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11 powerful baritone musical theatre songs for auditions

By BBC Maestro

If you’re a baritone looking to audition for a musical theatre show, you’re in luck as there are plenty of great numbers to choose from. With that in mind, here are the best baritone musical theatre songs – there’s sure to be something for every singer on this list. 

How to choose baritone audition songs

Baritones have deep, rich voices that work well for a range of different characters. Tenors often get cast as the romantic male lead in musicals – but there’s no shortage of baritone leading parts too. Baritones also often get the chance to play complex and emotional characters, comedic character roles, villains and father figures – so there’s really something for everyone as a baritone. 
For this reason, it’s important to choose a song that reflects the type of character you’re auditioning for. If you’re aiming to take the lead in a musical, choose a song sung by a strong lead role. If you’re auditioning for a character role, pick a song that gives you the opportunity to show off your comedic acting skills. Or if you want to play a tortured, emotional soul, go for a song that allows you to express yourself.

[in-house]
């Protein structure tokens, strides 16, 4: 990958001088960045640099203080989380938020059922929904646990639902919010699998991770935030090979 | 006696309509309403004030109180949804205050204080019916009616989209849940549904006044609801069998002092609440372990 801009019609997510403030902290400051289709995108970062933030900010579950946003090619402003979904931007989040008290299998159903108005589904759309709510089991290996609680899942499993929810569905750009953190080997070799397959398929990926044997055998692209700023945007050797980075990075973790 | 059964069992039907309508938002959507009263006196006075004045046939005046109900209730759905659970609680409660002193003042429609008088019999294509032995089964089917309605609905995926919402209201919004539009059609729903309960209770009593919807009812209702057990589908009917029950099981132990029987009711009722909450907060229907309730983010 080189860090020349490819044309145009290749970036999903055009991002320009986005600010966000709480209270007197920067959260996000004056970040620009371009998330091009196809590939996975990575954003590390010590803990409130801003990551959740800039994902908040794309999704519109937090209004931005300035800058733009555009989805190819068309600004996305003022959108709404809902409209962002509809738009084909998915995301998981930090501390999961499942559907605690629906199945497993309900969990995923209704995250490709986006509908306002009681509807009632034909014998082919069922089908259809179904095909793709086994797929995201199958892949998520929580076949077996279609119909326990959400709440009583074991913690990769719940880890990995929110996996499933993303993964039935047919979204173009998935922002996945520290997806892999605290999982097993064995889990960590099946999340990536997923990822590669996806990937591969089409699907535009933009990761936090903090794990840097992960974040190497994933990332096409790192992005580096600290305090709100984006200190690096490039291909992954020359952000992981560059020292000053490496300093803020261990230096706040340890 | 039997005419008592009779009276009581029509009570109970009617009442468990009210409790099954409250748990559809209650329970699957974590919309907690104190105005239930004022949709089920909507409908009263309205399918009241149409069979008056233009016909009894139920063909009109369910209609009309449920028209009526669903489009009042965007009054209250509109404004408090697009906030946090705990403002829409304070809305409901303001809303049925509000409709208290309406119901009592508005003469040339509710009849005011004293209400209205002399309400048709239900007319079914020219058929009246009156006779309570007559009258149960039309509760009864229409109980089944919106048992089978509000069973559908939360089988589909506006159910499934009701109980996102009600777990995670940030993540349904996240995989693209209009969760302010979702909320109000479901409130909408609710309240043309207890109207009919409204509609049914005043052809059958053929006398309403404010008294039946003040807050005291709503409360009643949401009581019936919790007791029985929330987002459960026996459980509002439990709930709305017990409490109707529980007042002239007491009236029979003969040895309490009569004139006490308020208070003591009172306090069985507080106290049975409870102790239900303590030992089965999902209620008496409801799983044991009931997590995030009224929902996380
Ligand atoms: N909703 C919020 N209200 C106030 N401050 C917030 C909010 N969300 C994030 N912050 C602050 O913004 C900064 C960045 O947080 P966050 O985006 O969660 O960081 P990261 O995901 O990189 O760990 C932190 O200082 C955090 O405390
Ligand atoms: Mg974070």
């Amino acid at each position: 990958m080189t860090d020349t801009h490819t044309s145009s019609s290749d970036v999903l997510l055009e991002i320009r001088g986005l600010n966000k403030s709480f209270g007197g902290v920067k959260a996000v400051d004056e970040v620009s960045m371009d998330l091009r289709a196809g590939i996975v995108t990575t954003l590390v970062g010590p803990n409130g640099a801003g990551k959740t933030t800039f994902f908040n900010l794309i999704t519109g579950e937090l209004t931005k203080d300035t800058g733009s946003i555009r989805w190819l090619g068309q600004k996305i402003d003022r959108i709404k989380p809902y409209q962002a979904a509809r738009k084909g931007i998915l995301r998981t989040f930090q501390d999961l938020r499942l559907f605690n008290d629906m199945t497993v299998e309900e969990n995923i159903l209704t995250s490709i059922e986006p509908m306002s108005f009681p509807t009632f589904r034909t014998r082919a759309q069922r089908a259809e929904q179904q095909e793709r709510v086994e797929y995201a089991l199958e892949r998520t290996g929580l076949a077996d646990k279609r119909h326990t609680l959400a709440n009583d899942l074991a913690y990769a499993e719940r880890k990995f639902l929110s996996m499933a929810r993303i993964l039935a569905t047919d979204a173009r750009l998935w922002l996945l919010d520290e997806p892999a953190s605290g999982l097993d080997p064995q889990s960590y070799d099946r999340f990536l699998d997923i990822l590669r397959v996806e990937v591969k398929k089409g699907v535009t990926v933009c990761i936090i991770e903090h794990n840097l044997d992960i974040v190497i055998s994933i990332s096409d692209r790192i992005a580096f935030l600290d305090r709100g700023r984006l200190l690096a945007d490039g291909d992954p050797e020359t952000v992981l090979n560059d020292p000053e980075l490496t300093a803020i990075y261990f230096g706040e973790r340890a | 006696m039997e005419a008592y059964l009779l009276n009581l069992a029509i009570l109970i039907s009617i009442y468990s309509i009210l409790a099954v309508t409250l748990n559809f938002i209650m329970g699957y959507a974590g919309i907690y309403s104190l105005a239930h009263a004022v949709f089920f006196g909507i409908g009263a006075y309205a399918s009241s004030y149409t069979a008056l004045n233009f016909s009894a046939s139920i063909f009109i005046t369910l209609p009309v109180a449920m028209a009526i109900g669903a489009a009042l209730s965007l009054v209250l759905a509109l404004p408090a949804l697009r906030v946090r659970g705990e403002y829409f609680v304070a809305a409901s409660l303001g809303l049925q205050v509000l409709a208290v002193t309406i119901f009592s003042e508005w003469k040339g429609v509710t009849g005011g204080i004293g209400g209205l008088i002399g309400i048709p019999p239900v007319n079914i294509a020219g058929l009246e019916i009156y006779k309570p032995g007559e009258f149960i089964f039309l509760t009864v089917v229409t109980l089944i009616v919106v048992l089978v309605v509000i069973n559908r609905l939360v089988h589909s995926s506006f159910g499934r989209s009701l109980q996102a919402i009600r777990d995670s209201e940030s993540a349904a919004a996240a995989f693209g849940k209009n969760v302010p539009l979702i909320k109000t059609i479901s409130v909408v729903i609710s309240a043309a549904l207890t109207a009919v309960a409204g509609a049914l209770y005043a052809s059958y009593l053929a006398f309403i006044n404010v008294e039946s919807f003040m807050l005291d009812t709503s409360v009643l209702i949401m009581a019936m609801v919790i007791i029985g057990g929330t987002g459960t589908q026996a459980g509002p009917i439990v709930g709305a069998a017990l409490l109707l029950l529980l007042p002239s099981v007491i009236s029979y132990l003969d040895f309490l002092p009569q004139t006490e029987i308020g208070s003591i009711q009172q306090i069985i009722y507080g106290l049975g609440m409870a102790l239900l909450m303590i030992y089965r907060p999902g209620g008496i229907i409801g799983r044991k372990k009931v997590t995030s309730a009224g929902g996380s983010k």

Good male baritone audition songs 

So, with that in mind, we’ve chosen a selection of baritone audition songs that run the gamut of character types, from leading men to villainous roles. 

1. Bring Him Home from Les Misérables

If you want to make a strong impression at your audition – and you have a strong baritone voice – you can’t go wrong with Bring Him Home. This poignant song is sung by Jean Valjean as he prays for the safety of Marius who is caught up in the June Rebellion in Paris. 
It’s one of the best-known and best-loved songs in musical theatre – so you’ll need to feel confident that you can pull it off. But if you can, it will give you a fantastic opportunity to showcase your voice, as well as your acting abilities, as you’ll need to be able to convey your depth of feeling and emotion for Marius throughout the song. 

2. The Music of the Night from The Phantom of the Opera